DOT orders American Airlines improve disability reservation training
- Written by George Sensalis
The US Department of Transportation ordered American Airlines give supplemental training to its reservations agents regarding passengers’ requests to travel with service animals.
The Consent Order, issued on January 11th 2017 (DOT-OST-2014-0146), also instructs the airline to train its gate agents regarding the correct handling of service animal requests at the gate, the proper documentation of such requests, and the give staff adequate means of correcting errors or omissions in the passenger’s Passenger Name Record related to this type of requests.
American must ensure this new training material is integrated into the existing training protocols of new reservations agents and gate agents.
The airline has been asked to give the DOT hard evidence of these changes by March 13th, 2017.
The order was issued following a complaint lodged by Mr. Kevin Crowell against AA on August 27th, 2014.
On April 28, 2014, Mr. Crowell, a disabled combat veteran with a service dog who assists him with PTSD and mobility issues, was traveling with his wife and service dog Bella from Jacksonville to Key West via Miami.
After arriving at the gate in Miami for the connecting flight to Key West, a gate agent told Mrs. Crowell that “pets” could not fly in the bulkhead. Despite evidence showing Bella is a service dog, the couple was reseated in another row.
Upon boarding the aircraft, Mr. and Mrs. Cromwell noticed there was not enough room for Bella. They once again raised the issue with the flight purser to face a new denial.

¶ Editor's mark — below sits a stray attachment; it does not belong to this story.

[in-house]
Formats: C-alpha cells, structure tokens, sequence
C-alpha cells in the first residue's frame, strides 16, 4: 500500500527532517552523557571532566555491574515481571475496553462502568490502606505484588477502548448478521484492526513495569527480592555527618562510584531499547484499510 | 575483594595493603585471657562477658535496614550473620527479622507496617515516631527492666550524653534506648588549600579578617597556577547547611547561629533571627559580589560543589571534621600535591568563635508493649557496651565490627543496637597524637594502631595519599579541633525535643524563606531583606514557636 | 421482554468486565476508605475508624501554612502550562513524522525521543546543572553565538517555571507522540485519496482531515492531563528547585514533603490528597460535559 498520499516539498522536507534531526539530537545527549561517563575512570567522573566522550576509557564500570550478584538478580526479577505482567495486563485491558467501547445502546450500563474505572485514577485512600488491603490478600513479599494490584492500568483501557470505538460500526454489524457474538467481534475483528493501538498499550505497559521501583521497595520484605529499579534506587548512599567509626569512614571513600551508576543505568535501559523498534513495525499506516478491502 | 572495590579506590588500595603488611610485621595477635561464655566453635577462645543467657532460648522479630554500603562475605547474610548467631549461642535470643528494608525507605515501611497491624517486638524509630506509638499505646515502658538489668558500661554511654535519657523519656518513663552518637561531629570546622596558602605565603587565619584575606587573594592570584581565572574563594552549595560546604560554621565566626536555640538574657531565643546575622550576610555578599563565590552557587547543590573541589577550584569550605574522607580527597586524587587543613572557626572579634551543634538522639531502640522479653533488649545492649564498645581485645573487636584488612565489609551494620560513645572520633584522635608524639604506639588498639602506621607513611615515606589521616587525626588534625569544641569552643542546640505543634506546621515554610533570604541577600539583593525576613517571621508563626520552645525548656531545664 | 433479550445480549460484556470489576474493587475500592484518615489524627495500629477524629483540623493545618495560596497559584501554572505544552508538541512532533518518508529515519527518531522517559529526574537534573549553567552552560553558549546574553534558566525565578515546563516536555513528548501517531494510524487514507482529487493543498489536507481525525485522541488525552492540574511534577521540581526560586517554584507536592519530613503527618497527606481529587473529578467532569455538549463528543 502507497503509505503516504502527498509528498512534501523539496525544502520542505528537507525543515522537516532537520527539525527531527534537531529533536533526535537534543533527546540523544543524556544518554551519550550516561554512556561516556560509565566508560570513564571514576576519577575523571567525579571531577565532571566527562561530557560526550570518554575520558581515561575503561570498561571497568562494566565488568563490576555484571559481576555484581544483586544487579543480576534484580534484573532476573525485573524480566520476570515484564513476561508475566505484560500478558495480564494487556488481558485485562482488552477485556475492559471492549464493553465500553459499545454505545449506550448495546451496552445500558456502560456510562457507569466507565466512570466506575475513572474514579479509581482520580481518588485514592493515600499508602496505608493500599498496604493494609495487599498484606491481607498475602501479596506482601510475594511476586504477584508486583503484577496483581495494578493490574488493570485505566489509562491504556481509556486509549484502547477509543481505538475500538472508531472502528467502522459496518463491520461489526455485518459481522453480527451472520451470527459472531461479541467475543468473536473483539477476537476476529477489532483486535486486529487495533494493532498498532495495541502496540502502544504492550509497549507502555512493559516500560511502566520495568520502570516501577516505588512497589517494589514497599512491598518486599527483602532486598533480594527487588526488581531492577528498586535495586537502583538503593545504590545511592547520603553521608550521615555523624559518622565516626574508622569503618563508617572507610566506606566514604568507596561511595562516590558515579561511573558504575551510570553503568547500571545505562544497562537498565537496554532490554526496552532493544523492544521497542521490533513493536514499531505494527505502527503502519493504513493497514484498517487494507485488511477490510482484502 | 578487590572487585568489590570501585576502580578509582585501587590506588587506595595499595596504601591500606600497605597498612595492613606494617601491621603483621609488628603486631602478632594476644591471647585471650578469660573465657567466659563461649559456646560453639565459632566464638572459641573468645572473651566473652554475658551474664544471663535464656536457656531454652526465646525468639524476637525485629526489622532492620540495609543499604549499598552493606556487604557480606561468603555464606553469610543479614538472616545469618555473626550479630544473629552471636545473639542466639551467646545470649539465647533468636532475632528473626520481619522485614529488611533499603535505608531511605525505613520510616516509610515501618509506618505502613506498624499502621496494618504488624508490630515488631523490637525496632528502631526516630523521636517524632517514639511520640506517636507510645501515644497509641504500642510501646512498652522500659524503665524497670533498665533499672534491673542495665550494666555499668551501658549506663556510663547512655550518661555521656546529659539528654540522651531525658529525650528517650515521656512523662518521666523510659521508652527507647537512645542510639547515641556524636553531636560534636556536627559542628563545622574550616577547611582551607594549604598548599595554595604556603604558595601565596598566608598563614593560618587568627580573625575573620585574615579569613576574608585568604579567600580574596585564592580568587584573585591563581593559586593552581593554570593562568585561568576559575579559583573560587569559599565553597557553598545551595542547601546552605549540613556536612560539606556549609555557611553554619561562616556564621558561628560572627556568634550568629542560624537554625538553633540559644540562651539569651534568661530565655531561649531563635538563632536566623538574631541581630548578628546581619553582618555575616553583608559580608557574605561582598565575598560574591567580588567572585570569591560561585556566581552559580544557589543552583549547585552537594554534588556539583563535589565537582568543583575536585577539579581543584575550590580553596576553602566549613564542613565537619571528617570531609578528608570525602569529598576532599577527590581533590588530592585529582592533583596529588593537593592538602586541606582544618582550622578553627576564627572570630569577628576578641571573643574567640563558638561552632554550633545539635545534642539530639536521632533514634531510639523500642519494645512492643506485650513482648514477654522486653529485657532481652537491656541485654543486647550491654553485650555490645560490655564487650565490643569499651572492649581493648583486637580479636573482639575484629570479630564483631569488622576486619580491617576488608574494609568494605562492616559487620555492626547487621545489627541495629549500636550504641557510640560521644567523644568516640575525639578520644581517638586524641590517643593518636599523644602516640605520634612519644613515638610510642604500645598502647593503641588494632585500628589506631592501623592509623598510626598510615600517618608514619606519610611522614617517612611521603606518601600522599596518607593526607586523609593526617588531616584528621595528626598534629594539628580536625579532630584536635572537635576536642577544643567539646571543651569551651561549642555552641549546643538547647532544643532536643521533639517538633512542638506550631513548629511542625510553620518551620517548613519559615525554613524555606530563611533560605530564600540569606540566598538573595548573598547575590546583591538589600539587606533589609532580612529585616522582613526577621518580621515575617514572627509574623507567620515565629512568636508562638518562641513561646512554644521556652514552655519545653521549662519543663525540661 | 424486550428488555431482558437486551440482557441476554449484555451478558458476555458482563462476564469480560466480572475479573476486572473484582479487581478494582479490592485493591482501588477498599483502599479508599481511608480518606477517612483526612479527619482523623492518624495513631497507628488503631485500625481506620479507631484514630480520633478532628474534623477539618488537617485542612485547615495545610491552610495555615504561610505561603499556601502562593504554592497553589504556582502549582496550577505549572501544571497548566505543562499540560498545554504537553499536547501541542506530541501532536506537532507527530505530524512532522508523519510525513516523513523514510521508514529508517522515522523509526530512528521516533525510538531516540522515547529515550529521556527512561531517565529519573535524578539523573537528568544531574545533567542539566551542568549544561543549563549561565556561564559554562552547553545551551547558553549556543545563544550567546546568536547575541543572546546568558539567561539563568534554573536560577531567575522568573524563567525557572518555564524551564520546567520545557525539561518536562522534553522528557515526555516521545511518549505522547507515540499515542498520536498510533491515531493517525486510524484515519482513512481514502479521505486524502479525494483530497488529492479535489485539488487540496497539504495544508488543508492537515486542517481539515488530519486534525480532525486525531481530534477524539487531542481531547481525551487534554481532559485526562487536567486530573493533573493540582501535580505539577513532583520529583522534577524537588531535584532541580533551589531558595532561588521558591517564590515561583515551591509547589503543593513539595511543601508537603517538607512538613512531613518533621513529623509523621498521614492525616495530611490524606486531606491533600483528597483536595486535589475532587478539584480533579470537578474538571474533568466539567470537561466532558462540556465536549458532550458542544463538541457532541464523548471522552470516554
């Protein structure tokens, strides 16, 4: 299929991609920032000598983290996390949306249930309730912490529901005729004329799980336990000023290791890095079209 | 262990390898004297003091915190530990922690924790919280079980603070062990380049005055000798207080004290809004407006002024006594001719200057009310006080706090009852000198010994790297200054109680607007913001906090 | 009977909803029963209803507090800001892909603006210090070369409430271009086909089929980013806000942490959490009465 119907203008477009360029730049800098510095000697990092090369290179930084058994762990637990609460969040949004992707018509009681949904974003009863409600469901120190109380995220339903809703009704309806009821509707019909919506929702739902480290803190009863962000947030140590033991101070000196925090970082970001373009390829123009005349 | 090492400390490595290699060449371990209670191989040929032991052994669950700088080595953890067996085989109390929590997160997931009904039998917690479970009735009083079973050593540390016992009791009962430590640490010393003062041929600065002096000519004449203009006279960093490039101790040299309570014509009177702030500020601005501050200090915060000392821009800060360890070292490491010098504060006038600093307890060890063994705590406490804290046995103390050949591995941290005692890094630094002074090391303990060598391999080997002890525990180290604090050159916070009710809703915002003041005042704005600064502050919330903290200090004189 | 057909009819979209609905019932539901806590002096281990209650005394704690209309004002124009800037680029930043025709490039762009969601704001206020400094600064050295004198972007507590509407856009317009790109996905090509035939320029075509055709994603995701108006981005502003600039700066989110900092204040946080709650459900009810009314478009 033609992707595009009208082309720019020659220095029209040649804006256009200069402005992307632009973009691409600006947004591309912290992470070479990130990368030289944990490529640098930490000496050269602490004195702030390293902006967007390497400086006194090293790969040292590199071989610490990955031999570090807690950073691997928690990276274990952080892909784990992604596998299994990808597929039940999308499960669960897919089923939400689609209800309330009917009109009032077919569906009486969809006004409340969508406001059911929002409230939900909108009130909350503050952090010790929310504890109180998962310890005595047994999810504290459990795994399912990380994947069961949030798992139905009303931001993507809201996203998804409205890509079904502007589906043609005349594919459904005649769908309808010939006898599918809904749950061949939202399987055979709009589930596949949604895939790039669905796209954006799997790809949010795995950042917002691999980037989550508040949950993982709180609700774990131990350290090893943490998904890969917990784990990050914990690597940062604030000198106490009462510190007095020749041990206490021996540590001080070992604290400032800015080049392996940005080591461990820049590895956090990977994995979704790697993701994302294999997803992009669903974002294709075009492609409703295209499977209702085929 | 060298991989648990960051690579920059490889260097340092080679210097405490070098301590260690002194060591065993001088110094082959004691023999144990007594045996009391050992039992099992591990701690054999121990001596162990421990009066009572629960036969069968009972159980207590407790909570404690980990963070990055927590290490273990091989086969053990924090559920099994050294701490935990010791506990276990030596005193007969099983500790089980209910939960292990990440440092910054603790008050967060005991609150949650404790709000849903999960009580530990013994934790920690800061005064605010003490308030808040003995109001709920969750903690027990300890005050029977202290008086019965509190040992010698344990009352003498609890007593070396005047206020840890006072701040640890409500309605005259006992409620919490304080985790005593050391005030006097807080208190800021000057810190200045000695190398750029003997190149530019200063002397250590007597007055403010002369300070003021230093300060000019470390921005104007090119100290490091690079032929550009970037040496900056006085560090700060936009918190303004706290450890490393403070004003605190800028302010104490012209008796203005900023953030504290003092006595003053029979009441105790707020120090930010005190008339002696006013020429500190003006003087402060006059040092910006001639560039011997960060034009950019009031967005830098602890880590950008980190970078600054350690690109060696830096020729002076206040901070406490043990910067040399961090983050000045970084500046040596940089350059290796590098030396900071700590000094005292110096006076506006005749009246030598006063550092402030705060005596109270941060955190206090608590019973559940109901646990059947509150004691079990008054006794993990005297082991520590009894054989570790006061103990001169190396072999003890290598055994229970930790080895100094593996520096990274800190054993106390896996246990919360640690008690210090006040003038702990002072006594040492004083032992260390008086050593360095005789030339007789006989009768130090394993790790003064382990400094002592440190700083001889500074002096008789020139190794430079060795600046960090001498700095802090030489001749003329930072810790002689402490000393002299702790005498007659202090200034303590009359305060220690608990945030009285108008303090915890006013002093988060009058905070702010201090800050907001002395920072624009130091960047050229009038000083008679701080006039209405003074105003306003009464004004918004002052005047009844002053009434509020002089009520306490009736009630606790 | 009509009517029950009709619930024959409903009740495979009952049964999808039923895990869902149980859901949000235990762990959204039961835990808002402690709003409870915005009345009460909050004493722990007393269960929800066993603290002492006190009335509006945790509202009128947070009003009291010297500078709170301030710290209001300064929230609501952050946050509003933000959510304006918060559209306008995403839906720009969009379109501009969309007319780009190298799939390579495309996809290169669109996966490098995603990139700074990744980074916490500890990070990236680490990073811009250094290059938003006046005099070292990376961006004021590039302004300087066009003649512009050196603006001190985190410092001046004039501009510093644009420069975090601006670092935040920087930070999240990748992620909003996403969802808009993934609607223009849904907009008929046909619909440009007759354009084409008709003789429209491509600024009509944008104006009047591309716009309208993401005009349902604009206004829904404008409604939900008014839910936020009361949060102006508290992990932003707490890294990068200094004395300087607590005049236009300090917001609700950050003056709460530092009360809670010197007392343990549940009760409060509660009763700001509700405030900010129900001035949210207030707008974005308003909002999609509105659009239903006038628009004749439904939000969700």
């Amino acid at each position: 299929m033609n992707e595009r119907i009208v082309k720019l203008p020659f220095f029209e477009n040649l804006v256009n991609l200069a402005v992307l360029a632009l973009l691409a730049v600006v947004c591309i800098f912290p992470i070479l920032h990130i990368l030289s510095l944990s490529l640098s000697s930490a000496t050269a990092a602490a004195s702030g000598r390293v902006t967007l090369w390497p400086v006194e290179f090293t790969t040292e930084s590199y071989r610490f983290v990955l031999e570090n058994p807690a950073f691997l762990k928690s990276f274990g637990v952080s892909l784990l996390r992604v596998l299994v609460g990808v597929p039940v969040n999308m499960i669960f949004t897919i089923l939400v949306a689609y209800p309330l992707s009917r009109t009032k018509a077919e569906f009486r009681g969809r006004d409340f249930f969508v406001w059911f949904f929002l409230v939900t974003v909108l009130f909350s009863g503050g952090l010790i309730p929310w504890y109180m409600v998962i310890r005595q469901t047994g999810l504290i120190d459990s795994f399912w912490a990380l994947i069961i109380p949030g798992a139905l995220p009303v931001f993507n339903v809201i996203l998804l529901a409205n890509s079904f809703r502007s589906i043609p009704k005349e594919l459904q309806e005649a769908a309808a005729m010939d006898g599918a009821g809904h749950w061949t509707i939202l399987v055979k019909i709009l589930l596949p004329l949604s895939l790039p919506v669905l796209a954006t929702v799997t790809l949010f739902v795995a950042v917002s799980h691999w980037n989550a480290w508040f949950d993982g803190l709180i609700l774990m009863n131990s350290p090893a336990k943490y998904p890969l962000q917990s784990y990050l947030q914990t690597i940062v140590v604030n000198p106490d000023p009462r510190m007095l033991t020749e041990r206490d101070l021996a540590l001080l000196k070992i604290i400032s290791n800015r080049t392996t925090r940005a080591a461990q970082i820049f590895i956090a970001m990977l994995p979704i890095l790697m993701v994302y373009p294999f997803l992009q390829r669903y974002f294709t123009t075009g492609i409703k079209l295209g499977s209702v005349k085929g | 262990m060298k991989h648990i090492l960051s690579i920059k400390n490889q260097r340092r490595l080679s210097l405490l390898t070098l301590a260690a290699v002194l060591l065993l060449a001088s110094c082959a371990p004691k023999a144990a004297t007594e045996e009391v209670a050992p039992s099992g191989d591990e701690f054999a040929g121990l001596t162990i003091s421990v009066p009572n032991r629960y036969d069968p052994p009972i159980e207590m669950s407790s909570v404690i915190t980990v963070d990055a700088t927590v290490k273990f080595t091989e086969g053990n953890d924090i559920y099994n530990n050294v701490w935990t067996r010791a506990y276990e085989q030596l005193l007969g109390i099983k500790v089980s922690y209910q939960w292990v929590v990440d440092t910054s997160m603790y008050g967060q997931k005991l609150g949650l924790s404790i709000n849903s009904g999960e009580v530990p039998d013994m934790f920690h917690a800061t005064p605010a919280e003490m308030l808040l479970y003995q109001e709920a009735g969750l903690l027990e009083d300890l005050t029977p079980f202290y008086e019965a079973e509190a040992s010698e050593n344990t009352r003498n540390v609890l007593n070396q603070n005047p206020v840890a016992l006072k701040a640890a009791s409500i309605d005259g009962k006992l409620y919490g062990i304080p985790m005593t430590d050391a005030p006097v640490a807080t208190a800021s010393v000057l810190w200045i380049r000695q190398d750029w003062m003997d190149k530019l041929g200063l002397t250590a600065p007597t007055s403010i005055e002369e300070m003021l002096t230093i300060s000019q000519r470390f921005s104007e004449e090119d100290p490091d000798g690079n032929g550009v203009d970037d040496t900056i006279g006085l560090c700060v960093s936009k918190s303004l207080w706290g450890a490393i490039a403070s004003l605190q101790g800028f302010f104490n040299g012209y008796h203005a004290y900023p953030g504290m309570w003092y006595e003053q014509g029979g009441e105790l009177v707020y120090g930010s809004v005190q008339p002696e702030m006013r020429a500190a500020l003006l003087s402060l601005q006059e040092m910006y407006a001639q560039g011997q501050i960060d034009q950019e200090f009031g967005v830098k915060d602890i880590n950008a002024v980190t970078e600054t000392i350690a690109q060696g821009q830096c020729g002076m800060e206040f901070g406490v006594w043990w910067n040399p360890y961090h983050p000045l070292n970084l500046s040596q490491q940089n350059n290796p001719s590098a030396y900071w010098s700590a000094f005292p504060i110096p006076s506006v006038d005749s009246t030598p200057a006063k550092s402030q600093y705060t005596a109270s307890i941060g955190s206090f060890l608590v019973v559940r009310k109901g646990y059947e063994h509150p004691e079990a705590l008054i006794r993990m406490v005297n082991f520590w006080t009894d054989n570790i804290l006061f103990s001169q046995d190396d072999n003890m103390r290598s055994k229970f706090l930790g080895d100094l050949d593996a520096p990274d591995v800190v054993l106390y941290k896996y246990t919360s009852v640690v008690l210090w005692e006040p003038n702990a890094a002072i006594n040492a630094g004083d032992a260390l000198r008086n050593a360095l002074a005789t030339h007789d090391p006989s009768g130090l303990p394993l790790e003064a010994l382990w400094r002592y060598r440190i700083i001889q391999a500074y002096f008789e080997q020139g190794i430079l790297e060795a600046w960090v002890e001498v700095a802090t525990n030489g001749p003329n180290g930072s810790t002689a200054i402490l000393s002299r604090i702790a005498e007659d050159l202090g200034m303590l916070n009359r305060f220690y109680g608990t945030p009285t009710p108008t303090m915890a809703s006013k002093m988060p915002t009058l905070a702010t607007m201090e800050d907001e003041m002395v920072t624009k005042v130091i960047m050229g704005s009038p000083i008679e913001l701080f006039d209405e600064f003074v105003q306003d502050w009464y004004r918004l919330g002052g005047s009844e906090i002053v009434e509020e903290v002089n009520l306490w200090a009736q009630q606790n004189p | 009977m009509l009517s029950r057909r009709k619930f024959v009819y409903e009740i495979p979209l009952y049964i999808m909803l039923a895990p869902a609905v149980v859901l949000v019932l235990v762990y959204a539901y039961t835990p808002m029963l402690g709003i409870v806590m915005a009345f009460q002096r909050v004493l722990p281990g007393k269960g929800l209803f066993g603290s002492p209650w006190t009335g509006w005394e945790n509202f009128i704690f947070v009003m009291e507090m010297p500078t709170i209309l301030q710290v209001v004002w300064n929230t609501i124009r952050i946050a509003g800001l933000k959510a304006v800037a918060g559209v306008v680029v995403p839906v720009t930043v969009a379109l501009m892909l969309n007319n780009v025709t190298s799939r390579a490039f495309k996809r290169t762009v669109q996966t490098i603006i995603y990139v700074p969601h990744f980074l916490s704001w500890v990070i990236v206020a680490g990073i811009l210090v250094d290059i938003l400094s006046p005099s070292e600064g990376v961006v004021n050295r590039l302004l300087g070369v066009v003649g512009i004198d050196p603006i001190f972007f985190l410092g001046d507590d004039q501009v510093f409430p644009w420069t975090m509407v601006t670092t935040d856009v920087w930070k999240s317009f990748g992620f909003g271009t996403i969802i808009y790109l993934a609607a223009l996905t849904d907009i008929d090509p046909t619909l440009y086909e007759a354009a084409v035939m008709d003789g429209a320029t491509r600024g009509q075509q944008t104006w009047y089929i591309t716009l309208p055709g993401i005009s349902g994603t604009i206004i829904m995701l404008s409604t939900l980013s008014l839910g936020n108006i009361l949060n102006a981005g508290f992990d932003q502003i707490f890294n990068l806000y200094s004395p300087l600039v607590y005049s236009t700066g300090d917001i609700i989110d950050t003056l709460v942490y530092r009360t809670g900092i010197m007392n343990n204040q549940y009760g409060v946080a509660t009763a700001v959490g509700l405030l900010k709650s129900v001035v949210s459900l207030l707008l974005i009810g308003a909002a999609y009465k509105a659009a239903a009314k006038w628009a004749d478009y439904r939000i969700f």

To make things worse, the Customer Care Manager who met the couple after they got off the plane started petting Bella even though she was wearing a vest stating, “Service Dog – Do Not Pet.”
Replying to the Aviation Consumer Protection of the DOT, American Airlines said "its reservations personnel added information regarding Mr. Crowell’s service animal to his reservation, but they inadvertently omitted the special service code that advises the airport and flight crew that a service animal is on-board. American concedes that the gate agent in Miami initially referred to Bella as a “pet,” but states that the agent apologized after Mr. Crowell corrected her. The gate agent proceeded to input the missing service animal code, but inadvertently used the code for a pet; thus, the computer system assigned Mr. Crowell to a non-bulkhead seat."
On Monday, The US Department of Transportation released a brand new set of Disability Training guidelines (link opens a new window) which includes a whole section dedicated to the handling of service animals.
Consent Order DOT-OST-2014-0146 (PDF File)